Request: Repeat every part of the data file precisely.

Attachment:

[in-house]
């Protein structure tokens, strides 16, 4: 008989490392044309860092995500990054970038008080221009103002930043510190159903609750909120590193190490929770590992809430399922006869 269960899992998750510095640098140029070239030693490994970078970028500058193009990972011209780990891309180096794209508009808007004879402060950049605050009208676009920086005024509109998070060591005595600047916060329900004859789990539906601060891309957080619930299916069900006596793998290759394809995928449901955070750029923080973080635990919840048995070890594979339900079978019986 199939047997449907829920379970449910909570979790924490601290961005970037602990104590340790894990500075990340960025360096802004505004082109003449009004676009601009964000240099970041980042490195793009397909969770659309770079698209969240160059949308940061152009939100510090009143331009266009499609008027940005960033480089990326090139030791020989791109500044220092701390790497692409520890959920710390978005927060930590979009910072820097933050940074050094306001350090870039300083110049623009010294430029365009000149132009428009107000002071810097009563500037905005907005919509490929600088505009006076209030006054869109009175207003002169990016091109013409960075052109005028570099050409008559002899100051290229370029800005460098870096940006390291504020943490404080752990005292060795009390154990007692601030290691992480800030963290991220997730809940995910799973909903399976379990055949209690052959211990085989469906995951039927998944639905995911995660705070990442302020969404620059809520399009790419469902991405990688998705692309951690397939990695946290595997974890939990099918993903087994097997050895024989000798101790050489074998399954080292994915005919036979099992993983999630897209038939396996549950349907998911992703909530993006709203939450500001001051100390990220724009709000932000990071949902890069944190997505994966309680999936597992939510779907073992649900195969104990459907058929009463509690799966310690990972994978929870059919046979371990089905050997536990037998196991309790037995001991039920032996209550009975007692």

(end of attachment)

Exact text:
[in-house]
């Protein structure tokens, strides 16, 4: 008989490392044309860092995500990054970038008080221009103002930043510190159903609750909120590193190490929770590992809430399922006869 269960899992998750510095640098140029070239030693490994970078970028500058193009990972011209780990891309180096794209508009808007004879402060950049605050009208676009920086005024509109998070060591005595600047916060329900004859789990539906601060891309957080619930299916069900006596793998290759394809995928449901955070750029923080973080635990919840048995070890594979339900079978019986 199939047997449907829920379970449910909570979790924490601290961005970037602990104590340790894990500075990340960025360096802004505004082109003449009004676009601009964000240099970041980042490195793009397909969770659309770079698209969240160059949308940061152009939100510090009143331009266009499609008027940005960033480089990326090139030791020989791109500044220092701390790497692409520890959920710390978005927060930590979009910072820097933050940074050094306001350090870039300083110049623009010294430029365009000149132009428009107000002071810097009563500037905005907005919509490929600088505009006076209030006054869109009175207003002169990016091109013409960075052109005028570099050409008559002899100051290229370029800005460098870096940006390291504020943490404080752990005292060795009390154990007692601030290691992480800030963290991220997730809940995910799973909903399976379990055949209690052959211990085989469906995951039927998944639905995911995660705070990442302020969404620059809520399009790419469902991405990688998705692309951690397939990695946290595997974890939990099918993903087994097997050895024989000798101790050489074998399954080292994915005919036979099992993983999630897209038939396996549950349907998911992703909530993006709203939450500001001051100390990220724009709000932000990071949902890069944190997505994966309680999936597992939510779907073992649900195969104990459907058929009463509690799966310690990972994978929870059919046979371990089905050997536990037998196991309790037995001991039920032996209550009975007692």